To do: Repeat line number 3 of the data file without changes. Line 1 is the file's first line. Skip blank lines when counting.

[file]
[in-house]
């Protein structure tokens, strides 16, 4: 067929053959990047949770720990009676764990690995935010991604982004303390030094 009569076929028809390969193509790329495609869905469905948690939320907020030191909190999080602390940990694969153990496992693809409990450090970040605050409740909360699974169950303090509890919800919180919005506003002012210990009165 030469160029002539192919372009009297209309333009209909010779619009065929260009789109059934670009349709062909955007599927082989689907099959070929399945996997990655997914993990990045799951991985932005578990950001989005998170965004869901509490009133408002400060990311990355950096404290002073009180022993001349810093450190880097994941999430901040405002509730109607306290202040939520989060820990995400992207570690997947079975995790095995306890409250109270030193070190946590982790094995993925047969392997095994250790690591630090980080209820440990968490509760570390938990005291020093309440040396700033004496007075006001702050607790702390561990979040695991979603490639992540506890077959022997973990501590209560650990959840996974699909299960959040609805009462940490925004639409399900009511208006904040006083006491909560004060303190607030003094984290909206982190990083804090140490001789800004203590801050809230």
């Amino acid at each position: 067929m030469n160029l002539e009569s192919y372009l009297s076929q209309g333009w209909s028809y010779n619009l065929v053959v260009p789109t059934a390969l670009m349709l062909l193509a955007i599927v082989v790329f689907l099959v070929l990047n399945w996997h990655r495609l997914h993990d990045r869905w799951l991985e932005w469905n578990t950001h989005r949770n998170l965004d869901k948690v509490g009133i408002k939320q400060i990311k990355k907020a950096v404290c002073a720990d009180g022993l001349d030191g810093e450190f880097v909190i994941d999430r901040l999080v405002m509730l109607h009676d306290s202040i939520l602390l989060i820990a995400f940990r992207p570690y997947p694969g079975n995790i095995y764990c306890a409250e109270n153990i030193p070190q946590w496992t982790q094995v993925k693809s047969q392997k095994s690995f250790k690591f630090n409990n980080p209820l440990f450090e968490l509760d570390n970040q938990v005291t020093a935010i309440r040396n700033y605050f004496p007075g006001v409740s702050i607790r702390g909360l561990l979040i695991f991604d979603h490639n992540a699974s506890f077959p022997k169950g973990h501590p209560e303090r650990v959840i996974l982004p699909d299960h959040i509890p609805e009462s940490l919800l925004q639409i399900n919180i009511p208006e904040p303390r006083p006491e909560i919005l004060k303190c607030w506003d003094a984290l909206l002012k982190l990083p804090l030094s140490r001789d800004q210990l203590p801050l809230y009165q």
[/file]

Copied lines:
């Amino acid at each position: 067929m030469n160029l002539e009569s192919y372009l009297s076929q209309g333009w209909s028809y010779n619009l065929v053959v260009p789109t059934a390969l670009m349709l062909l193509a955007i599927v082989v790329f689907l099959v070929l990047n399945w996997h990655r495609l997914h993990d990045r869905w799951l991985e932005w469905n578990t950001h989005r949770n998170l965004d869901k948690v509490g009133i408002k939320q400060i990311k990355k907020a950096v404290c002073a720990d009180g022993l001349d030191g810093e450190f880097v909190i994941d999430r901040l999080v405002m509730l109607h009676d306290s202040i939520l602390l989060i820990a995400f940990r992207p570690y997947p694969g079975n995790i095995y764990c306890a409250e109270n153990i030193p070190q946590w496992t982790q094995v993925k693809s047969q392997k095994s690995f250790k690591f630090n409990n980080p209820l440990f450090e968490l509760d570390n970040q938990v005291t020093a935010i309440r040396n700033y605050f004496p007075g006001v409740s702050i607790r702390g909360l561990l979040i695991f991604d979603h490639n992540a699974s506890f077959p022997k169950g973990h501590p209560e303090r650990v959840i996974l982004p699909d299960h959040i509890p609805e009462s940490l919800l925004q639409i399900n919180i009511p208006e904040p303390r006083p006491e909560i919005l004060k303190c607030w506003d003094a984290l909206l002012k982190l990083p804090l030094s140490r001789d800004q210990l203590p801050l809230y009165q």